Pros and cons of refinancing a car loan

If you’re paying a really higher interest rate, or aren’t happy with the length of your current loan term, it makes sense that you might want to refinance your car loan. Refinancing a car loan does not require that you skip out on making payments to your current lender. You can easily refinance a car loan by paying off the balance of the original loan and then signing up with another lender who would provide you with a new loan for the remaining amount.

You should thoroughly weigh out both the pros and cons before refinancing your car loan. It might be beneficial in some cases, but it’s not for everyone.

Pros of refinancing a car loan

Lower interest rate

There are many lenders who offer lower interest rates than what you’re currently paying. You should not just take their word for it but actually shop around and compare the best offers from various lenders before deciding to refinance your car loan.

Lower monthly payments

If you can get a lower interest rate, this would also mean that you will be paying less every month to the lender. This gives you more cash each month which you can spend on other expenses or save up for important goals like buying a house faster.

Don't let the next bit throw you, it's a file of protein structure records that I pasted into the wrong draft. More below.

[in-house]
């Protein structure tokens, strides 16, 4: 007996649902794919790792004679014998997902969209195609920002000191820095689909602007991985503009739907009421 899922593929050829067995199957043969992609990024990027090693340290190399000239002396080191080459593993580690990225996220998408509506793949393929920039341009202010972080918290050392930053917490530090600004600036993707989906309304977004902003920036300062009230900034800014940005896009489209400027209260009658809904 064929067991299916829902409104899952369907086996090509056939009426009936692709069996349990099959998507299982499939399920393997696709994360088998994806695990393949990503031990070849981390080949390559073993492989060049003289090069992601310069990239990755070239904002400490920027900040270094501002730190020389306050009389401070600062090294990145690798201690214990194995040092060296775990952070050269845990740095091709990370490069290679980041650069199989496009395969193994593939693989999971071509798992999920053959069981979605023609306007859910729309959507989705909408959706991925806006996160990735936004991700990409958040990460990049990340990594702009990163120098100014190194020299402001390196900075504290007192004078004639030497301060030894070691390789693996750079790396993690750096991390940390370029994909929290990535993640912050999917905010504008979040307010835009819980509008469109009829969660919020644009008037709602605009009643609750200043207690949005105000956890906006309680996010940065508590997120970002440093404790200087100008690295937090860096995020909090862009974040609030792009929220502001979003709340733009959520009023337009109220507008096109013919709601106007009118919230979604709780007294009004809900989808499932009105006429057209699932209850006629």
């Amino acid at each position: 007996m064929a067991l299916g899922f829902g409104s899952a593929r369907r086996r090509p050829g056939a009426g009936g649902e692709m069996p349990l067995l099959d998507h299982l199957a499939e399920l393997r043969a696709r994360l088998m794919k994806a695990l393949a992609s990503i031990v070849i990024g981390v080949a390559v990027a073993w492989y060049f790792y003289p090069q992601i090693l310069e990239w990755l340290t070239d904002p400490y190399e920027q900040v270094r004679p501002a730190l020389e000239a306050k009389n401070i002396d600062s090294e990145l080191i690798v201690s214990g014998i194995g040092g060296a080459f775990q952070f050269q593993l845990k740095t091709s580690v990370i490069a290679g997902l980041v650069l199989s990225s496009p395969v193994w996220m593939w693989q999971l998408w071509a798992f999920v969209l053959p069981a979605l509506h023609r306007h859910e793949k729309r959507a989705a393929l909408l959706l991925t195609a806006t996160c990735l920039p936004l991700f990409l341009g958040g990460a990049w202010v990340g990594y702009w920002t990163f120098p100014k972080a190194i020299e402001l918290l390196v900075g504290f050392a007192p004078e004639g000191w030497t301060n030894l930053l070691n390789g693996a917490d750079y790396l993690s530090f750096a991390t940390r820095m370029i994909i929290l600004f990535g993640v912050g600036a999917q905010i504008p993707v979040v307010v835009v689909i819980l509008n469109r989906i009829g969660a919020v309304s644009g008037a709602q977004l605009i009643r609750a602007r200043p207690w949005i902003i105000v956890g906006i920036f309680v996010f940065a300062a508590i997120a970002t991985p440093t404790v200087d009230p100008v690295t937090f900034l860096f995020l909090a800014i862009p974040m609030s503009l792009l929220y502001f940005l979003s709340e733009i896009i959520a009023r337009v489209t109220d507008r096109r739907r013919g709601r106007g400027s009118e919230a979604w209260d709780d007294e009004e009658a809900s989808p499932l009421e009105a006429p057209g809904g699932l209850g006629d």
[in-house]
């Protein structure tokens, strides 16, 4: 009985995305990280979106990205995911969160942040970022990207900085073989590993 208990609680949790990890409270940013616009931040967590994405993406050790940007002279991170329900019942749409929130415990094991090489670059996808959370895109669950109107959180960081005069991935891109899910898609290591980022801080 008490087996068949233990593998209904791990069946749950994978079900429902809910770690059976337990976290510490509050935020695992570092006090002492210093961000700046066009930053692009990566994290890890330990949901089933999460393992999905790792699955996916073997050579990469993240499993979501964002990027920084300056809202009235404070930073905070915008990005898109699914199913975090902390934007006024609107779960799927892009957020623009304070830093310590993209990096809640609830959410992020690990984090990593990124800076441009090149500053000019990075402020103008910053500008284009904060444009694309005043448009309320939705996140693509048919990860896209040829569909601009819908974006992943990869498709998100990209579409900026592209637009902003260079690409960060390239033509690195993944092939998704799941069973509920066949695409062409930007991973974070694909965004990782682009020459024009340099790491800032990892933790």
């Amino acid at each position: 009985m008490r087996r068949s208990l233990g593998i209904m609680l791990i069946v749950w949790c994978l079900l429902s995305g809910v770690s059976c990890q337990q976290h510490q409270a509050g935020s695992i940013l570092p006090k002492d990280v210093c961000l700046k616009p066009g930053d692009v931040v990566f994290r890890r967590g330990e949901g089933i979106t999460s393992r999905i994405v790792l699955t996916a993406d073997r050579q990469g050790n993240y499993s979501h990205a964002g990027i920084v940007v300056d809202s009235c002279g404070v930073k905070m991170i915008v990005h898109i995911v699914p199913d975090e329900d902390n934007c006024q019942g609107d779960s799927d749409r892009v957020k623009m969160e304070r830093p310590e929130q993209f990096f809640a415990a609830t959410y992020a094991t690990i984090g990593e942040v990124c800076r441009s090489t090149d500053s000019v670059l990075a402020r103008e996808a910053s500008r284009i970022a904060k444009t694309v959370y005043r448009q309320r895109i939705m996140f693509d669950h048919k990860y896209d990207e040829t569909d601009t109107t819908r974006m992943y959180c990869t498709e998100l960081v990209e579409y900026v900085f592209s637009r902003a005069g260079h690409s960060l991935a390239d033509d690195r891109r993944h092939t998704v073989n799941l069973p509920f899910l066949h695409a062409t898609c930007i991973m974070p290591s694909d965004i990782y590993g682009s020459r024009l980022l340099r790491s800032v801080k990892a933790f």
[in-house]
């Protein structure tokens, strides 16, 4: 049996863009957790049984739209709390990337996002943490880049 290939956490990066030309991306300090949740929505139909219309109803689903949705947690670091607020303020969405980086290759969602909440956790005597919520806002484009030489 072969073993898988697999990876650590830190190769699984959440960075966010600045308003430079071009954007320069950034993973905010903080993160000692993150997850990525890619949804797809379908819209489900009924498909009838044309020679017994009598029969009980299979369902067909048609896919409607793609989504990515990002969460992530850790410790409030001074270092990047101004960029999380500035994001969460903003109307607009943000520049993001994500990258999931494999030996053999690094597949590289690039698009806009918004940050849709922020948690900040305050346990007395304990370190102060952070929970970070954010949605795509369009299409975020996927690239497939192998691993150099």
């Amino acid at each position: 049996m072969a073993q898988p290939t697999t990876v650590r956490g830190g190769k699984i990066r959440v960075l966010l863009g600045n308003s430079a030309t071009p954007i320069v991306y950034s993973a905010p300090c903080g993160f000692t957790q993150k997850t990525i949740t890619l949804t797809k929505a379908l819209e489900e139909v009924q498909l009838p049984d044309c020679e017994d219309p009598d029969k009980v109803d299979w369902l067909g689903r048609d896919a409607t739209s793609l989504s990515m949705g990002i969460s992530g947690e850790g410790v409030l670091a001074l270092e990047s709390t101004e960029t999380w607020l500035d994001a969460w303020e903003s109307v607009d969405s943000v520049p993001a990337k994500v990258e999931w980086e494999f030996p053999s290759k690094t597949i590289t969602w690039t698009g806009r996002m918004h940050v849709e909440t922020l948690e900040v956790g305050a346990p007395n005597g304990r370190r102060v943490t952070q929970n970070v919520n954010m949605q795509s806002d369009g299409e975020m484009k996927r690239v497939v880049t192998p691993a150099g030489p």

Longer loan term

The longer the term of your new loan, the lower your monthly payments will be. This would also mean that you will have to pay fewer interest fees since you’re borrowing money for a longer period of time. There are some car loans that offer car buyers an extended-term which means they can enjoy low monthly payments but end up paying thousands more in total compared to what they would have paid if they took a shorter loan term.

Cons of refinancing a car loan

Can impact your credit score

Taking out a new loan will affect your credit score since you are taking on more debt, which means there’s a bigger possibility that you might default on your new loan. If you do not meet the requirements to get a lower interest rate, or if you can’t afford a longer-term, refinancing your car loan could bring more harm than good.

Time consuming

Your new lender will have to order your credit report and score before they give their approval. You will have to submit some documents so that they can do an appraisal of your car at its current market value. If you want to change the term of your loan, you’ll have to pay for an appraisal of your car’s worth.

Entry and exit fees

There are fees involved in refinancing a car loan. Different lenders charge different fees, but both your existing lender and your new lender may impose a range of fees including entry and exit fees. An exit fee, which is also called an “early repayment penalty” will be charged if you decide to pay your new loan early.

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